A shopping list is great (if you stick to it) for:
– saving time and money, just head straight to the section and buy only the stuff you need,
– better meal planning,
– resisting impulse purchases of in-store promotional items that are unhealthy/useless/in excess at home,
– less food wastage from buying too much.
The fruits selection is the only food category that is somewhat unplanned in my household, and I usually see what’s on offer that day. EWG in US compiles an annually lists of Dirty Dozen and Clean Fifteen to educate shoppers which are the most pesticide contaminated produce. Wish I could find similar information here for the supplies in Singapore.
I still use the lists from EWG as a rough guide to decide when to buy organic produce (from the Dirty Dozen list), and when I can save money by buying non-organic ones (from the Clean Fifteen list). I am making a very huge assumption that farming techniques and technologies are similar around the world; i.e. if it is profitable to grow a crop with a particular pesticide or that much of pesticides, farmers in other parts of the world would also make the same commercial decision to raise that crop the same way.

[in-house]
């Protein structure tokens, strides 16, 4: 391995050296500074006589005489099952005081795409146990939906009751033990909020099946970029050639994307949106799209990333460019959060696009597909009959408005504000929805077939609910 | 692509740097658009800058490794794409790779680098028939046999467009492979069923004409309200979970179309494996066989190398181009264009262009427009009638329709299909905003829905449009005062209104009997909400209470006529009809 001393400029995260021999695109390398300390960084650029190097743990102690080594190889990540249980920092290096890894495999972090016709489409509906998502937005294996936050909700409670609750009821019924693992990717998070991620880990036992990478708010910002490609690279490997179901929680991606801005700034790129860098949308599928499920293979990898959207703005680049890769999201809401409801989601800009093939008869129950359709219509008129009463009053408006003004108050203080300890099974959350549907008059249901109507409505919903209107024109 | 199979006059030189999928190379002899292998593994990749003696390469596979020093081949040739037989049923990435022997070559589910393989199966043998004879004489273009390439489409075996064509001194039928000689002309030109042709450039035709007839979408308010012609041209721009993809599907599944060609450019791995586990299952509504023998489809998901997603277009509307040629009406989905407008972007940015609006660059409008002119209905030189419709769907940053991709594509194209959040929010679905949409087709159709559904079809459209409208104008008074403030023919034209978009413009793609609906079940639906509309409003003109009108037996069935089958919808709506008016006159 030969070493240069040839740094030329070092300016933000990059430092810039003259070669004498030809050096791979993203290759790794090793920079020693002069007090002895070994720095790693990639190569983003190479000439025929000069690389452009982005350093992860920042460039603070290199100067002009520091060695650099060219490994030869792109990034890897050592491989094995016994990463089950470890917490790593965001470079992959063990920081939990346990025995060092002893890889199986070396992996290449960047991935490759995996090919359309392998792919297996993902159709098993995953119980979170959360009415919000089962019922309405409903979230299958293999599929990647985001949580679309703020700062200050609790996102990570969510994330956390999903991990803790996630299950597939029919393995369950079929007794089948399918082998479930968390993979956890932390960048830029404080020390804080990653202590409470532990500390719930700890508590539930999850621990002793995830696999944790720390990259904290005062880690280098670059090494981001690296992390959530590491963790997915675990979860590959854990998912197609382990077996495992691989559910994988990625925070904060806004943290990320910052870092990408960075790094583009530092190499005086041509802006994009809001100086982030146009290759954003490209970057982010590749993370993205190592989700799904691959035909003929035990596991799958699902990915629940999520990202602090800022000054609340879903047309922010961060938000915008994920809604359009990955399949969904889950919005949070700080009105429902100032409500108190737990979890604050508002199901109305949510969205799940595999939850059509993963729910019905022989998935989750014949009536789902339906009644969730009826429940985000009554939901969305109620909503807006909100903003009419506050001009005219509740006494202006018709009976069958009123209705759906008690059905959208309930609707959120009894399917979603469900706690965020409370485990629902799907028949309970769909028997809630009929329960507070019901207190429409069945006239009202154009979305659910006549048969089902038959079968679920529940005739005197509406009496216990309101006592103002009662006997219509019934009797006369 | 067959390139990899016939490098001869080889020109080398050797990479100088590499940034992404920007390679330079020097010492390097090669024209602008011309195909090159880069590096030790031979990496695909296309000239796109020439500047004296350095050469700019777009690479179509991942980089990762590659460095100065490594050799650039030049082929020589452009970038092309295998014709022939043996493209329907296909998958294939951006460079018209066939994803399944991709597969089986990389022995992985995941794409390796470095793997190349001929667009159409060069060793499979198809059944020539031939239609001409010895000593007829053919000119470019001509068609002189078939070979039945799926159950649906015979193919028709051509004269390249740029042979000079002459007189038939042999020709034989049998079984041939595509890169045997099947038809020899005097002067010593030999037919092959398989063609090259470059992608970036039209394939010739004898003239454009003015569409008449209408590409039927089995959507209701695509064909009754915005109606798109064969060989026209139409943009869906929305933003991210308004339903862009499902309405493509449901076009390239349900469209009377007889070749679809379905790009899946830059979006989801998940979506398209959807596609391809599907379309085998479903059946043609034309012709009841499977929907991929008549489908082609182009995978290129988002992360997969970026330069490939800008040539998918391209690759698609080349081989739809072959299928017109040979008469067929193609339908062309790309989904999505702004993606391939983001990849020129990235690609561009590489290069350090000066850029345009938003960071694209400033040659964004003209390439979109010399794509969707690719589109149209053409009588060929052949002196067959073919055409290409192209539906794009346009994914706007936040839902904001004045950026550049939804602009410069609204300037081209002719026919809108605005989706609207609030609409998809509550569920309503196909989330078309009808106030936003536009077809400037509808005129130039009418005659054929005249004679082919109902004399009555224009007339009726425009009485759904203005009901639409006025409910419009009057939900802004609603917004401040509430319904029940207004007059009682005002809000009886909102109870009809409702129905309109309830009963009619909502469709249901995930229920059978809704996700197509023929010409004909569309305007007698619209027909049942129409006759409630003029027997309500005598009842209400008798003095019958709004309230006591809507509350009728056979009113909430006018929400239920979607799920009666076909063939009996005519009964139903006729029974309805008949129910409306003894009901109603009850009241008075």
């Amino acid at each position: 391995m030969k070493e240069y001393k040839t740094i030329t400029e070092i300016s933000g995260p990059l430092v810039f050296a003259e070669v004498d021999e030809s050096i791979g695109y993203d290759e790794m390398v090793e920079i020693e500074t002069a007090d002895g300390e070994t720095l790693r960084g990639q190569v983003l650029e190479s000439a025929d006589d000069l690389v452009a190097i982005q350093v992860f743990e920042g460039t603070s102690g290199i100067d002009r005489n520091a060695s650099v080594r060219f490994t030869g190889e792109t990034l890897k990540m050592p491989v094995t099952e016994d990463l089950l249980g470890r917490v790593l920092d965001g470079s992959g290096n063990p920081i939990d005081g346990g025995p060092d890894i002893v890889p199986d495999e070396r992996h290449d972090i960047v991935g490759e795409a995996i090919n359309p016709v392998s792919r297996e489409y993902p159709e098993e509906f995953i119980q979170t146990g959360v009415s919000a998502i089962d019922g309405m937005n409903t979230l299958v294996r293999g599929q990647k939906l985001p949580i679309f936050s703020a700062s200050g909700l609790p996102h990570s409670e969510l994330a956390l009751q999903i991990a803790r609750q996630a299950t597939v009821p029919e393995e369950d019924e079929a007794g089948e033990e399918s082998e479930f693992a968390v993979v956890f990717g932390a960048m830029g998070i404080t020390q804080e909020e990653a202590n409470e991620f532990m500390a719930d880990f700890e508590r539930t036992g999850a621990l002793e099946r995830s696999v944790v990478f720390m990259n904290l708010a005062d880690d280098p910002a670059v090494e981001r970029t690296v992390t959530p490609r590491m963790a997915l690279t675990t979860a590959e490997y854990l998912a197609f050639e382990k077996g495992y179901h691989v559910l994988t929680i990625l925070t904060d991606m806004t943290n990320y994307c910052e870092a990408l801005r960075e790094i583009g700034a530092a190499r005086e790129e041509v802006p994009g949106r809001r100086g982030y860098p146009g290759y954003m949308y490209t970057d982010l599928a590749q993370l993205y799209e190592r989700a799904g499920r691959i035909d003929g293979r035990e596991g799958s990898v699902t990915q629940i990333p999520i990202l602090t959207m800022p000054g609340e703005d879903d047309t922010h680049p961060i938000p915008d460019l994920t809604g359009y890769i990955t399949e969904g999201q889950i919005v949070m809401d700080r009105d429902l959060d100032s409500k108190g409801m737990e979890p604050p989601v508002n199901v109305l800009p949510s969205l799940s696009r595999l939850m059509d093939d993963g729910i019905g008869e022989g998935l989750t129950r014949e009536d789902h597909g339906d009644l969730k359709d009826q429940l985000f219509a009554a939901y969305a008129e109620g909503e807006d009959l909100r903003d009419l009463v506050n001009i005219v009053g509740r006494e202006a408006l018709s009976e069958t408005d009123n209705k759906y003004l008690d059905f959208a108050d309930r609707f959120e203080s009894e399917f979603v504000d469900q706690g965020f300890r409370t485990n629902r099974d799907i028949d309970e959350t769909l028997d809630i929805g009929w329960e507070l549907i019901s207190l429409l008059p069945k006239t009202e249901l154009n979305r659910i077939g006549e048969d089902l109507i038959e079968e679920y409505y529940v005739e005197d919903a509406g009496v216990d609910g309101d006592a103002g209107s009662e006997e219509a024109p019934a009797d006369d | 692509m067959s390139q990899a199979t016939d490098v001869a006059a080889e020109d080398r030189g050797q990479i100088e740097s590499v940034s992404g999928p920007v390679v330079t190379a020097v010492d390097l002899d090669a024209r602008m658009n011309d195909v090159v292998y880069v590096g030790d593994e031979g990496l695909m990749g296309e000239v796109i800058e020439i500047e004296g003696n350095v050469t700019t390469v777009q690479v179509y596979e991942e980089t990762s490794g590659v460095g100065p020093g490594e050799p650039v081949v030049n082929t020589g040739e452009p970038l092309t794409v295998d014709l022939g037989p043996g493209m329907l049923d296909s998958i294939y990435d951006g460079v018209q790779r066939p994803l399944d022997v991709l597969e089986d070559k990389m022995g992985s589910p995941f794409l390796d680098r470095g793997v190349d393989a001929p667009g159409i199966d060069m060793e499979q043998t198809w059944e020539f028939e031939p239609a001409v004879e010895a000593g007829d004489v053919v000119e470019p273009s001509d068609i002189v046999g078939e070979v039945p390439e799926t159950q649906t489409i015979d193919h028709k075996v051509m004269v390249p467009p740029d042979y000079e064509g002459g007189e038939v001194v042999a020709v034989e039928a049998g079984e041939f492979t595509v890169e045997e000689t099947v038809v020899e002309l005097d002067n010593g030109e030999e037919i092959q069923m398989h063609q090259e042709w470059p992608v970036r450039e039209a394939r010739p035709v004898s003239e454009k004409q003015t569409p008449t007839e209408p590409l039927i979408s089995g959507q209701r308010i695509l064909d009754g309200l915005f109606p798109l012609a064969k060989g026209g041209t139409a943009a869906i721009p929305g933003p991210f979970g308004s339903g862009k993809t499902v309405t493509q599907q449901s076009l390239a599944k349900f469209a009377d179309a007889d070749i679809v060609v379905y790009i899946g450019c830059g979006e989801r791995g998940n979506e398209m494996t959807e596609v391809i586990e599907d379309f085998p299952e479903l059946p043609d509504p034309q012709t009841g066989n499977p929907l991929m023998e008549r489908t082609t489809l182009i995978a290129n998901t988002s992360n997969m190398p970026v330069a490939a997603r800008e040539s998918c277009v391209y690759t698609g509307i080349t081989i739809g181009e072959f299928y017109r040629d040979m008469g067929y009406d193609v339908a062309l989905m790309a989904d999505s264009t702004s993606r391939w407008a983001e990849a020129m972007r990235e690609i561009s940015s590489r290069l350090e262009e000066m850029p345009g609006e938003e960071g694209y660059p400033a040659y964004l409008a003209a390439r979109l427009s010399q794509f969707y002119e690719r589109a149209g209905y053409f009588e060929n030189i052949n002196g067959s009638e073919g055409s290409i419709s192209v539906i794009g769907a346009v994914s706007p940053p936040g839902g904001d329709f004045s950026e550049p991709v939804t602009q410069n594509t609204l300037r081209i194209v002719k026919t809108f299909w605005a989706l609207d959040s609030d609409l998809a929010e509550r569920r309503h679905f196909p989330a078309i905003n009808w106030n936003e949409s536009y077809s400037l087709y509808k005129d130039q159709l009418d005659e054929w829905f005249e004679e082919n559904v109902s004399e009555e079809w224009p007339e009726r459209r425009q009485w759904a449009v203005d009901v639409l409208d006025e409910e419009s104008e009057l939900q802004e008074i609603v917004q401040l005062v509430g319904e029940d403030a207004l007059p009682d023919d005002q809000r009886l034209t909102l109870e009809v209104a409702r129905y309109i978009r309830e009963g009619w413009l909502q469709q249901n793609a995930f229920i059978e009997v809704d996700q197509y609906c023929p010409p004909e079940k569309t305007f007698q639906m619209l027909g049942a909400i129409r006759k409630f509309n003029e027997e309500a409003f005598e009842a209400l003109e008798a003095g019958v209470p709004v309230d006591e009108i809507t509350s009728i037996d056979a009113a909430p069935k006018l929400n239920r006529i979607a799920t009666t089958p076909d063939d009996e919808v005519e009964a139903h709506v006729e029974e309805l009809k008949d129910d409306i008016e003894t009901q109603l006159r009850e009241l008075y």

Also, if the fruit comes with an outer peel, I don’t mind getting the non-organic version by removing the peel upon serving. Alternatively, scrub clean the produce properly with vinegar & water solution before cooking or eating. Though we know that pesticides cannot be 100 percent removable with these methods, we can try to reduce our exposure to them, keeping ourselves and our household balance sheet healthy at the same time.
The latest 2013 version was released in April, and I updated my simple shopping list template with a small corner dedicated to this piece information. Downloadable here.